Lumenier’s Zip 2407 motors make ridiculous amounts of power and are pretty durable, but they definitely need to be paired with a capable battery to perform at their best. This combo comes with the patented POPO system for fast propeller swaps with no wrench.
GetFPV’s technical support is one of the best in the business. The Lumenier kit can be purchased with a ticket for 30 minutes (or more) of phone support.
The biggest criticism I have of this kit is the way the accessories are mounted. The antennas are placed below the top plate, which can reduce range, and they are placed exactly where an antenna will strike, so I would expect they might be damaged in a crash. The camera mounts and Air Unit mount allow these components to be knocked out of position in a crash.
DJI FPV SYSTEM
DJI has finally brought FPV into the high-definition era. Until now, FPV pilots settled for a low-resolution, blurry image that turned into static when signal got weak. So why did we all use analog? Previous HD FPV systems all disappointed with excessive cost, high latency, unreliable link, and poor build quality.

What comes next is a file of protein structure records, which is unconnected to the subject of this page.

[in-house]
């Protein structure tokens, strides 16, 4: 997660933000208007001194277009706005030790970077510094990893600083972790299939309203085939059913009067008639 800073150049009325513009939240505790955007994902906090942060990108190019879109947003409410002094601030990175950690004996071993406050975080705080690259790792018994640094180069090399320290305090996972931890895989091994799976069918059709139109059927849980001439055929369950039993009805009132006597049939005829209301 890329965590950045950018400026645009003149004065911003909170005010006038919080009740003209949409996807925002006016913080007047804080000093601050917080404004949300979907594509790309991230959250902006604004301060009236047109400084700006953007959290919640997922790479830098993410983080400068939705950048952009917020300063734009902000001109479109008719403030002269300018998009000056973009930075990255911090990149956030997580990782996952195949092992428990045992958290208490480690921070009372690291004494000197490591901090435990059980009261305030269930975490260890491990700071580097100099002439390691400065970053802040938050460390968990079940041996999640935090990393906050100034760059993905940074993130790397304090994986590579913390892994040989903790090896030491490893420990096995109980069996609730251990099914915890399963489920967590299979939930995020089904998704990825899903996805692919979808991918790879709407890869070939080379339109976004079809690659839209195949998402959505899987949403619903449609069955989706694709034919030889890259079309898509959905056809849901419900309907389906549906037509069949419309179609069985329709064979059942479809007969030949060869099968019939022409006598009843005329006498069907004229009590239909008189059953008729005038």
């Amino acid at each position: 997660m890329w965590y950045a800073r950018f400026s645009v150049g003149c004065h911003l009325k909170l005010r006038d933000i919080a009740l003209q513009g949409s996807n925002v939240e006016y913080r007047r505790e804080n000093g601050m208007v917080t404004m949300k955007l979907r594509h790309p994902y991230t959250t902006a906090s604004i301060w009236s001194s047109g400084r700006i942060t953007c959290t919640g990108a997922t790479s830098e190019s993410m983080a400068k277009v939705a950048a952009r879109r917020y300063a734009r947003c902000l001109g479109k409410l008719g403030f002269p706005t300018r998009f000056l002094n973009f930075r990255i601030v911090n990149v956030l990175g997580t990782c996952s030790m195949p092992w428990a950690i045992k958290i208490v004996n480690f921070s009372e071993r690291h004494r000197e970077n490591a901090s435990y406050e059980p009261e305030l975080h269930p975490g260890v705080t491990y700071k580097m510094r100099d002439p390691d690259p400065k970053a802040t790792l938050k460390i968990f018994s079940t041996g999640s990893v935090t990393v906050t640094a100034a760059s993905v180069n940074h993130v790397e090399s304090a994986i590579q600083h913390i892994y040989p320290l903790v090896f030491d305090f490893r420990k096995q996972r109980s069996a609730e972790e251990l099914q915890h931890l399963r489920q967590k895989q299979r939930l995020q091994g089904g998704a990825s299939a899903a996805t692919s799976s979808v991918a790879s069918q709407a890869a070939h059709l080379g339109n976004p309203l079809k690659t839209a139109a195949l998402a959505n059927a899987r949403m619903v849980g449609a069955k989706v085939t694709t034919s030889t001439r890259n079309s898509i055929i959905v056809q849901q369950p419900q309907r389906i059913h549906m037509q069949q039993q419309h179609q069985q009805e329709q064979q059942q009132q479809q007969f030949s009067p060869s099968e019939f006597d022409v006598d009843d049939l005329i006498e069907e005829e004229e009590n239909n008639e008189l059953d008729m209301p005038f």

The DJI digital high-definition FPV system is the first to actually make HD FPV “just work”. Range is about the same as typical 5.8 GHz analog systems, but in glorious HD resolution. Latency is excellent at best and tolerable at worst. Setup and installation are simple, especially with new flight controllers that are designed for one-plug connection to the Air Unit. The goggle screen is huge, bright, clear, and colorful. The menus are intuitive and easy to use. Everything about the system has the polish and performance that DJI customers have come to take for granted.